A panel of medical experts that has helped AOPA accomplish major advocacy goals in the past will weigh in once more in 2020 as we urge the FAA to act on key proposals to modernize and streamline the medical certification process for pilots.
The AOPA Board of Aviation Medical Advisors is a six-member body that is developing solutions to help the FAA reduce delays, eliminate outdated review processes, bring technology online, and eliminate redundant steps often required in medical evaluations.
Distinguished members of the aviation medical community have served on the board during past advocacy pushes such as the successful effort in 2017 that accomplished third class medical reform and produced the BasicMed program, under which nearly 60,000 pilots are now flying.
In 2020 the board is chaired by Dr. Ian Fries, an orthopedic surgeon and FAA aviation medical examiner. Also serving are emergency medicine and family medicine practitioner Dr. Brent Blue; aviation and forensic psychologist Chuck Denison, Ph.D.; internist Dr. Sean Malone; infectious disease expert Dr. Richard S. Roth; and cardiothoracic surgeon Dr. Kenneth Stahl.
“I am pleased that AOPA has reconstituted this medical advisory board, and I am honored to serve as chair. The board looks forward to working with AOPA’s team to recommend long-overdue improvements to the FAA’s special issuance process and improve aviation safety,” Fries said.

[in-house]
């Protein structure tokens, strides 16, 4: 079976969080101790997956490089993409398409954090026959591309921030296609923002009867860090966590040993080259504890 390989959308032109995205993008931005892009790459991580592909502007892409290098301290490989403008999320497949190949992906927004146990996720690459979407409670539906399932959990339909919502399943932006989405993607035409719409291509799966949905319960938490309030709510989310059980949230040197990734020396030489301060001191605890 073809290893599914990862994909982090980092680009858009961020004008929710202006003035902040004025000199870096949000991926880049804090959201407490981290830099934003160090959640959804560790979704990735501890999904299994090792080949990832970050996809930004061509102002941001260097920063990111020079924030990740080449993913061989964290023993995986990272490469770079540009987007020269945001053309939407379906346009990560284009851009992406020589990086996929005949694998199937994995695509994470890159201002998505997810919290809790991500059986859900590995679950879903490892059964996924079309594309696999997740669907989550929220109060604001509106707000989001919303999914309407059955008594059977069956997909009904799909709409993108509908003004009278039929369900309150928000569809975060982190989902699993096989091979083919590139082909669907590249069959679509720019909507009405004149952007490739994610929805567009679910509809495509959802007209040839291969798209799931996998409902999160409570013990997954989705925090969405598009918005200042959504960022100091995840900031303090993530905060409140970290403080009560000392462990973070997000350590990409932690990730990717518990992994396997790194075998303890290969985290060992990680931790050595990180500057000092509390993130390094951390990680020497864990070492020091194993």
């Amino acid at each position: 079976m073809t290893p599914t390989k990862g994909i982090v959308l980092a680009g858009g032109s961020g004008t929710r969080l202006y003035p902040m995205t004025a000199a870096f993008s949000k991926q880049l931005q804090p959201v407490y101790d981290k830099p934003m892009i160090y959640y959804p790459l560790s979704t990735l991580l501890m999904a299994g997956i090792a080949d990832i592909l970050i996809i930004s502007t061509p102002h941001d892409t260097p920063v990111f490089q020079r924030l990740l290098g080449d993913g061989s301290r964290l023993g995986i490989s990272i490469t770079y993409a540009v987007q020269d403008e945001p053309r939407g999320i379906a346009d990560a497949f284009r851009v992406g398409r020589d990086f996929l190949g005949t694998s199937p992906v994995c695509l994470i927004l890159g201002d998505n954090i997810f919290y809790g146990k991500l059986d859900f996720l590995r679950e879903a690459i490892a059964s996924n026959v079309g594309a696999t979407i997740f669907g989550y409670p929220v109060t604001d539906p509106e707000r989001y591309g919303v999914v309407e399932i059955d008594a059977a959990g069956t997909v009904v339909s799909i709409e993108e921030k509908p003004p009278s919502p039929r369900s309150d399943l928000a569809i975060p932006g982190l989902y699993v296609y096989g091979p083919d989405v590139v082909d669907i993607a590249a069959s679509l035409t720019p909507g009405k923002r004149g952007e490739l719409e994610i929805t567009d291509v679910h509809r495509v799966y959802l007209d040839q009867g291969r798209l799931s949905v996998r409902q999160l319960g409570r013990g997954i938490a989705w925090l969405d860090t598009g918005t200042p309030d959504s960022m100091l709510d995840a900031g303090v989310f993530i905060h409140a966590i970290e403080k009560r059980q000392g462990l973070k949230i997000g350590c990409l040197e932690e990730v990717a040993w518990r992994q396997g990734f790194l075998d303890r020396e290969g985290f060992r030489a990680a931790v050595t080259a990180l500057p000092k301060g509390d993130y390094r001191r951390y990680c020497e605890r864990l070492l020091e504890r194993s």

AOPA has signaled the FAA that we are eager to engage with the agency on initiatives to ease the regulatory burden and reduce the time it takes pilots to navigate the FAA’s medical certification process.
“We believe implementing high-priority technological improvements to support the medical certification processes is long overdue. Pilots and AMEs should be able to communicate with FAA medical staff using electronic means and pilots should not have to wait long periods, months if not years, to receive an update on their special issuance application. We stand ready to assist in whatever is needed to help get this underway,” wrote AOPA Senior Vice President of Government Affairs Jim Coon in a letter to Ali Bahrami, FAA associate administrator for aviation safety, on August 27.
The letter discussed a wide range of medical certification topics for which AOPA believes reforms could be enacted, including:
Other remedies and reforms to help pilots will be forthcoming based on recommendations from the board, Coon wrote.